Stories to Share
During this current school year, I have been surprised how many students are struggling and seeking help. Students are walking into my office or seeking me out to be matched with a mentor. More parents are seeking help for their students and more staff members are referring kids. Also, when I am meeting with students, they seem to be sharing more struggles then ever before. It shows me how important and essential the mentoring program is. Students need an outlet to share their frustrations and worries. They need that mentoring “friend” who will give them undivided attention.
Seeking a Fresh Start
A mentor in our program unfortunately had to leave the mentoring program for some personal reasons. His student wanted to stay in the program and sought a new mentor. After a few weeks of searching, I was able to connect the student with a new mentor. What made this match unique was the history between the two. They had met previously at a regional church event, and they were both thrilled to be matched up together. I think it’s going to be a good match.
The Joy of a Mentoring Relationship
Our program has made four new matches this month in the mentoring program. One thing I have noticed is how grateful students are to get matched for the first time. Most of them feel joyful knowing they have a person willing to listen to them. Listening is a concept we have lost over the last few years and students need to be heard.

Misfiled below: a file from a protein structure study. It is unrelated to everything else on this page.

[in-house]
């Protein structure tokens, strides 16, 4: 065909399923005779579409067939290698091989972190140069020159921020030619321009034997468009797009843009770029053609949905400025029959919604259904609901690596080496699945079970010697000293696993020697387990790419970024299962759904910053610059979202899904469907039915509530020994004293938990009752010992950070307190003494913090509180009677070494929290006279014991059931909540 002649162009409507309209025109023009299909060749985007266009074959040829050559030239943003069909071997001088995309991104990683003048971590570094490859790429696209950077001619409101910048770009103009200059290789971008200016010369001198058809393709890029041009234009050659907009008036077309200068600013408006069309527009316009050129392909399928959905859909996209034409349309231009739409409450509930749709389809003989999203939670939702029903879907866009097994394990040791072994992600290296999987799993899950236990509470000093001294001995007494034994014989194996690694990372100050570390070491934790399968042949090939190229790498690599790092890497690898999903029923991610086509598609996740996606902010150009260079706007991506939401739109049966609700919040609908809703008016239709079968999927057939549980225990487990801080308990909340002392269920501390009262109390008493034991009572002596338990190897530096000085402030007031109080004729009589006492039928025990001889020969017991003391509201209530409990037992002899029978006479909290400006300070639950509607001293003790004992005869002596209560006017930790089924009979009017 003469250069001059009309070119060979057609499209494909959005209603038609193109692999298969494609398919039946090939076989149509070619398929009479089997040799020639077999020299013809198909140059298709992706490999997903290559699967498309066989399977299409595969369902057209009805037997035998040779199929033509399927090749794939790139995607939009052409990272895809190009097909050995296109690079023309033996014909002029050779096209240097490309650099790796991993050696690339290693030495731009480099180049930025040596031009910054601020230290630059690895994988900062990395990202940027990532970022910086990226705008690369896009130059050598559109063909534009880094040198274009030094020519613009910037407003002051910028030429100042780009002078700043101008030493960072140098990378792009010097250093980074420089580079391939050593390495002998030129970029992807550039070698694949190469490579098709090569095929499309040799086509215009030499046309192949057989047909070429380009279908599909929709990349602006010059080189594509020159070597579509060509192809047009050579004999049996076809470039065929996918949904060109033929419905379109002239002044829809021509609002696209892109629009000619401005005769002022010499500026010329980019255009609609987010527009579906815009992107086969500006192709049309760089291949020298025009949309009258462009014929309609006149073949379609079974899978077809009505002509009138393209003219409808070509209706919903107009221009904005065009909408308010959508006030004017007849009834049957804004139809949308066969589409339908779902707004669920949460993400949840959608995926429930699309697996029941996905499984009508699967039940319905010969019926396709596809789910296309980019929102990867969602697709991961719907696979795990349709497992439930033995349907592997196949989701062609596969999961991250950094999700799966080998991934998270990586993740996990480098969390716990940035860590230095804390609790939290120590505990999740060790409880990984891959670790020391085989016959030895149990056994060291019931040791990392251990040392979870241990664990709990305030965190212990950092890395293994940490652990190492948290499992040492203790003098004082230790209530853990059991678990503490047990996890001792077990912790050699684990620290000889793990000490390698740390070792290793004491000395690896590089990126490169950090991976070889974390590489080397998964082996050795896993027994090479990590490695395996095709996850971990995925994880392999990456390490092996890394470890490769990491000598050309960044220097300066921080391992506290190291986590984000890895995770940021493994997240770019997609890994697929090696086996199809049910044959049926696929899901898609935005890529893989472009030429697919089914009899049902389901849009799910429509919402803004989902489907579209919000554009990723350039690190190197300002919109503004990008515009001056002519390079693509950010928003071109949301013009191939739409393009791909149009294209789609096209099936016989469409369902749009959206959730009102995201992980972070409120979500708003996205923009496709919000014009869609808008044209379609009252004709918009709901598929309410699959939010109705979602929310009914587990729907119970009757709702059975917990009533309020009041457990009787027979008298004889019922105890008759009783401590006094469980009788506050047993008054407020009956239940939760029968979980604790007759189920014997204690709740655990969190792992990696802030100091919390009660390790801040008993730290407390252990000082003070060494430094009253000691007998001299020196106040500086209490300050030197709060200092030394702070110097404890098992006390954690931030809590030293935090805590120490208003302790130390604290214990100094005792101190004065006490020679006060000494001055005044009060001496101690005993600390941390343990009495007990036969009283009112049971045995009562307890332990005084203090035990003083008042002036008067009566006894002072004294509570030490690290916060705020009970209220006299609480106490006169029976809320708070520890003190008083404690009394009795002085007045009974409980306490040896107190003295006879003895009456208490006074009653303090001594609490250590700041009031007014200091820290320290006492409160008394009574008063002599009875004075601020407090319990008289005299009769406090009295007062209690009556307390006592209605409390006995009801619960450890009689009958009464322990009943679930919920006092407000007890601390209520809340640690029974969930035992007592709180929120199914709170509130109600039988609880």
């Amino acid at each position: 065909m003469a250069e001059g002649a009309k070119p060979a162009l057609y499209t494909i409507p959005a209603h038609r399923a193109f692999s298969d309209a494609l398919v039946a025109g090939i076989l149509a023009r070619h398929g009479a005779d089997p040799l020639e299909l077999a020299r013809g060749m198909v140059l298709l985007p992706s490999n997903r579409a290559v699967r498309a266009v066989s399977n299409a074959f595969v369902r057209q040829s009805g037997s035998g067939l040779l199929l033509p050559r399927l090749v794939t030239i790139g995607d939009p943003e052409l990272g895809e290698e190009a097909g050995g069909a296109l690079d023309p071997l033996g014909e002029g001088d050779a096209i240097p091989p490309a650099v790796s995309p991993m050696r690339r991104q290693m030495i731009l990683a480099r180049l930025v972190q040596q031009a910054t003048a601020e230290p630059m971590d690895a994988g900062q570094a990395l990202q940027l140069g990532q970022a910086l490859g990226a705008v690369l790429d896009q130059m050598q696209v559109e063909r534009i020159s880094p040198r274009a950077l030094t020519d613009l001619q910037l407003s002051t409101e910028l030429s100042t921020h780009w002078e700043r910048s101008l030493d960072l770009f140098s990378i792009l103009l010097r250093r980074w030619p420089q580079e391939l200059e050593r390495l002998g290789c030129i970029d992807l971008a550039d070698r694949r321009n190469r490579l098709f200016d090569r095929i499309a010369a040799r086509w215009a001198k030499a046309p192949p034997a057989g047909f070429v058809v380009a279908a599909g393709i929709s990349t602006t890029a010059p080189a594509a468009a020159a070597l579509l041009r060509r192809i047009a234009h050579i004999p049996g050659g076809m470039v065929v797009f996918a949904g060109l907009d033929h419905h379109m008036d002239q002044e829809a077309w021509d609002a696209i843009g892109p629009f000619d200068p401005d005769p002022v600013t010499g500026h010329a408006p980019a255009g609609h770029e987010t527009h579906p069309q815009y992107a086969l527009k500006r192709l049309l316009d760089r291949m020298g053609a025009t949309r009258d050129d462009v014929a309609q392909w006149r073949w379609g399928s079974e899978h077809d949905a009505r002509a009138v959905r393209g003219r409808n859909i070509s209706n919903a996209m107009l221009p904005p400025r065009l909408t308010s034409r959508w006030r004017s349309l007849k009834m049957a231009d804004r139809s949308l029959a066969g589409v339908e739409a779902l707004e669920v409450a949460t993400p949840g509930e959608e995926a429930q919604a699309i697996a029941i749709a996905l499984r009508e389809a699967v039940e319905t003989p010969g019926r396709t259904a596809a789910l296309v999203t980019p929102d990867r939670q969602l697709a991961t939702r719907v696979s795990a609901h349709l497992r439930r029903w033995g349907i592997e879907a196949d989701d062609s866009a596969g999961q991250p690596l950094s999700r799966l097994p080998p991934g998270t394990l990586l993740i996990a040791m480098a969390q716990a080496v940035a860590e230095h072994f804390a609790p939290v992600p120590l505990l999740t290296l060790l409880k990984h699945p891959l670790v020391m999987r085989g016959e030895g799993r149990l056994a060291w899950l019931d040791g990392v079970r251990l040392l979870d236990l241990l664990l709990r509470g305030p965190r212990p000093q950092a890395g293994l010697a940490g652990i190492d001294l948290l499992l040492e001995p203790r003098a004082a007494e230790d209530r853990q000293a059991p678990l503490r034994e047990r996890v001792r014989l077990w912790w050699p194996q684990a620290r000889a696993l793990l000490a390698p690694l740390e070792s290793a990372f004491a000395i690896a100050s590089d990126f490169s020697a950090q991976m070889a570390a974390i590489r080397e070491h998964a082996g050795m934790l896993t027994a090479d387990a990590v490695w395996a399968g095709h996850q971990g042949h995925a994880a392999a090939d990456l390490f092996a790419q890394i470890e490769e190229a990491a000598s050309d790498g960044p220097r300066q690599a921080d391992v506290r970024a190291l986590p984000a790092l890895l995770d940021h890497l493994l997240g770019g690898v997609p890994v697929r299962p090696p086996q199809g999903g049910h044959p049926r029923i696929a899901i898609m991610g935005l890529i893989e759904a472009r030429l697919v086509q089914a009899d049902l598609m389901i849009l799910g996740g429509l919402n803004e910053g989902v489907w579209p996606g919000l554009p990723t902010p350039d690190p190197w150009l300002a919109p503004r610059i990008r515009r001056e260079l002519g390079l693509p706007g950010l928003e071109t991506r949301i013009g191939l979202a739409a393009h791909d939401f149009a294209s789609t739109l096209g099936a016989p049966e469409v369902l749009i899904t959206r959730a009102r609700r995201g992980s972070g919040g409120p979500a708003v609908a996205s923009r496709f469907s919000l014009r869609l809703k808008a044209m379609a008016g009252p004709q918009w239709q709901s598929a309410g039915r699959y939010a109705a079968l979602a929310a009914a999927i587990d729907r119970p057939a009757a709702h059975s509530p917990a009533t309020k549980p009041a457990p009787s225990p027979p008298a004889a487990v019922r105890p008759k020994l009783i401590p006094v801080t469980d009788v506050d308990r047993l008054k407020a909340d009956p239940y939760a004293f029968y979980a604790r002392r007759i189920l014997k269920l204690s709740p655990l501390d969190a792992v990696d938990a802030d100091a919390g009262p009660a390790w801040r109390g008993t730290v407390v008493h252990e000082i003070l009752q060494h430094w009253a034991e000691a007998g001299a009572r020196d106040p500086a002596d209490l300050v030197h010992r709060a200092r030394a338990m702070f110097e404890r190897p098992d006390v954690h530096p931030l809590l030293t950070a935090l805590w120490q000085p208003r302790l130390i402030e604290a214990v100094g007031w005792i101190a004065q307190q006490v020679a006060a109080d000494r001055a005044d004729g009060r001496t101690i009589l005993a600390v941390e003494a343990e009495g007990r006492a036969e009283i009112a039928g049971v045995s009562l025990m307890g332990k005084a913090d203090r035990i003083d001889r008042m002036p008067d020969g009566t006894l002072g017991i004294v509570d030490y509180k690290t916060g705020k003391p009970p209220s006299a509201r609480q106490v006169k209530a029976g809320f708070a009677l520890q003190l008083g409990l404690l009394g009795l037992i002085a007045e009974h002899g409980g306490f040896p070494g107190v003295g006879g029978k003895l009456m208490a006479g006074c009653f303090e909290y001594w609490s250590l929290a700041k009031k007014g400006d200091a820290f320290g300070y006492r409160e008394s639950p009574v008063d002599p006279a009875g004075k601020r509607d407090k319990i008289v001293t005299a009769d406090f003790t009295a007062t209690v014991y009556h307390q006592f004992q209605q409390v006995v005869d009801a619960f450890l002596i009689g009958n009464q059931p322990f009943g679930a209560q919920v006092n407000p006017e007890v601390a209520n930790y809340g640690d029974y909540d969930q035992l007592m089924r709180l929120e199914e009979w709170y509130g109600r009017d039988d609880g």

Mentoring by the Numbers at LMS
- 13 active matches at the middle school
- 1 pair ended this month.
- 4 new matches were made in the month of October
- 9 Students on our wait list, waiting for a mentor
- 18 Potential students for the program this year.
- 60 hours of mentoring this school year
- Mentoring pairs are meeting regularly and new matches are being made weekly.
- We had our first mentor training on October 28th and it seemed very successful. We addressed the topic of teens and social media and had a guest speaker to share her expertise. We had about 20 mentors in attendance. I would say it was successful.
- We have enough 6th graders to possibly start our 6th grade mentoring groups. This is an alternative for some students who are not quite ready for the mentoring program.
- Lisa and I are continuing to work on the BTO policy and procedure manual when we can.
At Be The One, we understand the many unique challenges our youth face today. Through mentorship, students are connected with an adult that matches their interests and personality. For one hour a week students meet with their mentor at school in a safe and positive environment. Be The One removes the financial burden of the program from the school by raising community support to fund a full time Mentor Coordinator position who is an employee of the school. Be The One also helps by attracting mentors and training them to effectively connect with students.